A new exhibition will open at Warrington Museum & Art Gallery on Saturday 14 November which gives local people the chance to explore their connection to Warrington's industrial past.
Made in Warrington: Steel, Stitch and Soap will look at how Warrington developed rapidly as an industrial hotbed during the 19th Century, highlighting three key industrial areas that are significant to the town.
The town is of course most well-known for its steel making industry and the production of wire in particular. By the early 19th century wire was Warrington's most important industry. Firms included, Rylands, Greenings, Lockers and the Whitecross & Firth Company.
The exhibition will also explore Warrington’s rich textile history, showcasing multiple sewing and garment creation techniques and also the town’s soap making and chemical industry.The exhibition has been brought to the town by Culture Warrington, in partnership with the artists’ collective Threadmill, and gives a strong representation of where the town once sat within an industrial landscape before manufacturing industries declined.
For this exhibition I have used metals, wires and threads relating to the steel industry of Warrington. Combining these with fabrics when stitched gives many different effects. The metals are very pliable yet stay firm. I’ve found the two combinations very enjoyable and fascinating to work with.
The shirt, “It’s a Revelation’ depicts my love of the Elizabethan period and also relates to Revelation Shirts in Warrington which are part of the clothing trade.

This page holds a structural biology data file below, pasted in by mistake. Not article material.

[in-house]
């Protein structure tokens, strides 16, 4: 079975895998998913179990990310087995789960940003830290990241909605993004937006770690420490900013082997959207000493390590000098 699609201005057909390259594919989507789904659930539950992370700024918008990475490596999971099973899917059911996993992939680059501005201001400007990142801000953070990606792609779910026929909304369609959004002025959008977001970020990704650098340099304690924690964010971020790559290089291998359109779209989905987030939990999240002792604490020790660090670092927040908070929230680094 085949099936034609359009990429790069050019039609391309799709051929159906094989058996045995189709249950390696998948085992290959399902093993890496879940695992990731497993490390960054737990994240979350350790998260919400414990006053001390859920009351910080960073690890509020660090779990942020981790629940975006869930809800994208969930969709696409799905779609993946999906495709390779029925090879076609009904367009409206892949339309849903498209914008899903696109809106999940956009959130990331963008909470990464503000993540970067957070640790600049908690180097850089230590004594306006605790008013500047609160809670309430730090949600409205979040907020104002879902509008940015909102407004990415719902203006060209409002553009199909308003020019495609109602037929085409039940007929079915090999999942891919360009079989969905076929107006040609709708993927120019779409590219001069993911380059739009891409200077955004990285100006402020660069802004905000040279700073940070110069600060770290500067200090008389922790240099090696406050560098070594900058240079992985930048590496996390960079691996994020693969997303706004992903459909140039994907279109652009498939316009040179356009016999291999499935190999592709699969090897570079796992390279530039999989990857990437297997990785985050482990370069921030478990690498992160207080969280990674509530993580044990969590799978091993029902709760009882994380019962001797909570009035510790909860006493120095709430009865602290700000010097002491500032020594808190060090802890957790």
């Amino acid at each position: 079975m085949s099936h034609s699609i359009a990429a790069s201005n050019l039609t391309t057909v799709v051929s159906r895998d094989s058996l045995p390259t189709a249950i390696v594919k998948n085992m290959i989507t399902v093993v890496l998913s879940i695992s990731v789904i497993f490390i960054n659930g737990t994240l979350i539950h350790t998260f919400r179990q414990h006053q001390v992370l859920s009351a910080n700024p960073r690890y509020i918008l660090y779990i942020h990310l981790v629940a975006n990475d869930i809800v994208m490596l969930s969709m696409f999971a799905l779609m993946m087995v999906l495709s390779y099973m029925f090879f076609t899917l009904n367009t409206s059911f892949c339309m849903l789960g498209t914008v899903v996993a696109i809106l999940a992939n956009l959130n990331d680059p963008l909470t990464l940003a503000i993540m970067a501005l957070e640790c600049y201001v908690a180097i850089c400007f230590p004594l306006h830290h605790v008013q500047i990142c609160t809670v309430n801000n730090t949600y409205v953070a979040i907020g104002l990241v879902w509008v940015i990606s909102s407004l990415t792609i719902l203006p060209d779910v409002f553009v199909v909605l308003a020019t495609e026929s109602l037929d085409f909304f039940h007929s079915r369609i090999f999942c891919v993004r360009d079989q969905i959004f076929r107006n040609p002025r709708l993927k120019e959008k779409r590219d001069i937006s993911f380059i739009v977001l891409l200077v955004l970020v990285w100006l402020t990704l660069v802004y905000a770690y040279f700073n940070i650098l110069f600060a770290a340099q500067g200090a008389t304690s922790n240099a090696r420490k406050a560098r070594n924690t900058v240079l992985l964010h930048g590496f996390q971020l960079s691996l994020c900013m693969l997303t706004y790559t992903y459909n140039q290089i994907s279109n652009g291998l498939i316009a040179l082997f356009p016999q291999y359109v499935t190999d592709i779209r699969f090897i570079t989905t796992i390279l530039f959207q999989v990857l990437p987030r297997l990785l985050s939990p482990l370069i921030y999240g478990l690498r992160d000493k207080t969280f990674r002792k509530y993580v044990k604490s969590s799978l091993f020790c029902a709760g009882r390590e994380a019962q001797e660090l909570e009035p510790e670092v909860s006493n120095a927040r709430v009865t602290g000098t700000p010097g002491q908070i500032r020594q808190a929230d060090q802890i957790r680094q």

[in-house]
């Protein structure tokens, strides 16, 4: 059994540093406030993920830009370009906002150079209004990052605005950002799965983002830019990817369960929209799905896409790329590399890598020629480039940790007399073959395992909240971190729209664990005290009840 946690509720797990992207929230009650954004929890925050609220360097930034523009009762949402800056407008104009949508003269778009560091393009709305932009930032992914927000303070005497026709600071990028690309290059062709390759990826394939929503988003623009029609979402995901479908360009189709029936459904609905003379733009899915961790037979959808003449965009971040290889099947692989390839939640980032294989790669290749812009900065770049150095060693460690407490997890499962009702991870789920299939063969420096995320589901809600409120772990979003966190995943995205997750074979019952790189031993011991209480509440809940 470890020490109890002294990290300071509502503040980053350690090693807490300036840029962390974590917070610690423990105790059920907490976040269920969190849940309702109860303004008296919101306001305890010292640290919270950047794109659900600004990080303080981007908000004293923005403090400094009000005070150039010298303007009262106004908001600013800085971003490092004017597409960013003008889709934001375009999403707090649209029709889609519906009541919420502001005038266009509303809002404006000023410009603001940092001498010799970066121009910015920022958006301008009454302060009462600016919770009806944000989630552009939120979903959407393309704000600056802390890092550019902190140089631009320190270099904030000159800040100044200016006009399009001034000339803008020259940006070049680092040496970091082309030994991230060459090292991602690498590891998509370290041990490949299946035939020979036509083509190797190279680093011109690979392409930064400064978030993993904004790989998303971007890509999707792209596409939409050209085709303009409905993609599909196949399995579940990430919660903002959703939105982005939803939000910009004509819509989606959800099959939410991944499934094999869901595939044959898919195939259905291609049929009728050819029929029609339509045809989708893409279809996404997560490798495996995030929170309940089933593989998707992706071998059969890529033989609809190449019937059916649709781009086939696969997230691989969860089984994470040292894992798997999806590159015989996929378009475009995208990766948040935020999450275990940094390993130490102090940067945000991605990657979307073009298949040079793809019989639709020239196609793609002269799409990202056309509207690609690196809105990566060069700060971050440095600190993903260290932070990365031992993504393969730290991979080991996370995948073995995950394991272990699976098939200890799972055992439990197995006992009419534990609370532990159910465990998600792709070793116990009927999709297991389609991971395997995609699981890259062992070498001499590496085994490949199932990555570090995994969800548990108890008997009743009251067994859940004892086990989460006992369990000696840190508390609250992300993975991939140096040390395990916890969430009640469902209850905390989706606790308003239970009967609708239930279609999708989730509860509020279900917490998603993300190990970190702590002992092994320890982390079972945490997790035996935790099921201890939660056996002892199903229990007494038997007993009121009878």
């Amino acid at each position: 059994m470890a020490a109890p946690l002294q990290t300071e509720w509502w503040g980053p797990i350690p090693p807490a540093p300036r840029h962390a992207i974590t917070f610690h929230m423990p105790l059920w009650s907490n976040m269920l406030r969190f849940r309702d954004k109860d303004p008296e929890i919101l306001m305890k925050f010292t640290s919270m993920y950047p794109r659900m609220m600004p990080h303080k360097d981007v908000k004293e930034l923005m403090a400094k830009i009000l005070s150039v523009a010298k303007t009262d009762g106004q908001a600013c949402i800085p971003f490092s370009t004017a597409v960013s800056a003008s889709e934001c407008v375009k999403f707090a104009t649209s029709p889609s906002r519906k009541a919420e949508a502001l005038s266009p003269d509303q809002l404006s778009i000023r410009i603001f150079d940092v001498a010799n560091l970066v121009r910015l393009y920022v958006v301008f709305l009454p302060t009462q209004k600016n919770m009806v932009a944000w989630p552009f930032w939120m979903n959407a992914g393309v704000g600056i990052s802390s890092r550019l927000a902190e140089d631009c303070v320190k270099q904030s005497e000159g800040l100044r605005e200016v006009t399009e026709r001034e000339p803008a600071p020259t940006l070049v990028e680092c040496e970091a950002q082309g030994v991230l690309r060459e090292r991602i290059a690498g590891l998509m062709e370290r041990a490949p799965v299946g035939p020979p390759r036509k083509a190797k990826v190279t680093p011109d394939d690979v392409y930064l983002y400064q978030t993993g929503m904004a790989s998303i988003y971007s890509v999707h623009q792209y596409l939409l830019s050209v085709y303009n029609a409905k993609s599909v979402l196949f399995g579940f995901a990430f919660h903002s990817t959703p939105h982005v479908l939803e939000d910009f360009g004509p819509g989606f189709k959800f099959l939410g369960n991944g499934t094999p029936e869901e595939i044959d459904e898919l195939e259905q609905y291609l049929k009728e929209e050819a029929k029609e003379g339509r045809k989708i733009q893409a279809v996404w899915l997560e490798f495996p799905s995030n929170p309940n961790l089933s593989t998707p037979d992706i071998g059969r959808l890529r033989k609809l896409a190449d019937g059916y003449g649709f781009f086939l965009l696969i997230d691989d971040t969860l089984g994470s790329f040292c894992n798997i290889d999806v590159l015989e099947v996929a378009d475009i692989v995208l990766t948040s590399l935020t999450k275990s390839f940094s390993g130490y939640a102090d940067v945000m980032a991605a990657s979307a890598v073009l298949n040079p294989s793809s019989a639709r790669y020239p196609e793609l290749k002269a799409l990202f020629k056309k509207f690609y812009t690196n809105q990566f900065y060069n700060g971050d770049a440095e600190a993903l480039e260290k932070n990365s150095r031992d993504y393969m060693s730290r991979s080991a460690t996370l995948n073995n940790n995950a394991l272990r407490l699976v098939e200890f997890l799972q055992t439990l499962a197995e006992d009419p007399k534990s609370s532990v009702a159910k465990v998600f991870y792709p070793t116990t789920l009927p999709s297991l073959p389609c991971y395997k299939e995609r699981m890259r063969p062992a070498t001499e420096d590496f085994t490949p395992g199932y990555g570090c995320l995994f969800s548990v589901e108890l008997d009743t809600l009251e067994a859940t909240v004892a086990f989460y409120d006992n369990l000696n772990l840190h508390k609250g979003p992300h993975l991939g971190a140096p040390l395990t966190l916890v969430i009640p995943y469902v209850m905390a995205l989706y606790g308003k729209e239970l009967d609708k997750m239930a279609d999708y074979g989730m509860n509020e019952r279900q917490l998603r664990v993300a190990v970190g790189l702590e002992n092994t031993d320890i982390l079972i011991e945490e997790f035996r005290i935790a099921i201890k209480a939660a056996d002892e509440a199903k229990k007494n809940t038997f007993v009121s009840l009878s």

Threadmill was formed in 1995 by a group of like-minded artists in the North West of England. The members have a wide range of backgrounds; most have recognised vocational qualifications or degrees in Art and Design subjects and many also teach in schools and colleges. They all share an enthusiasm for creativity whilst using textiles as the principal mean of artistic expression.
By working in a group they hope to provide support to the individual and therefore allow each artist to develop, by giving a focus and setting targets. They meet regularly to exchange ideas and are keen to explore new avenues. To create a group identity they work to a theme for each exhibition; this ensures that the work has a common link while allowing individuals to express themselves freely.
They are committed to the promotion of textiles as both a decorative and expressive art form and hope to increase awareness and education through exhibitions and workshops. http://threadmill.org.uk/
Exhibition open 14 November 2015 – 20 February 2016, Admission: Free
Warrington Museum & Art Gallery, Museum Street, Warrington, WA1 1JB www.warringtonmuseum.co.uk
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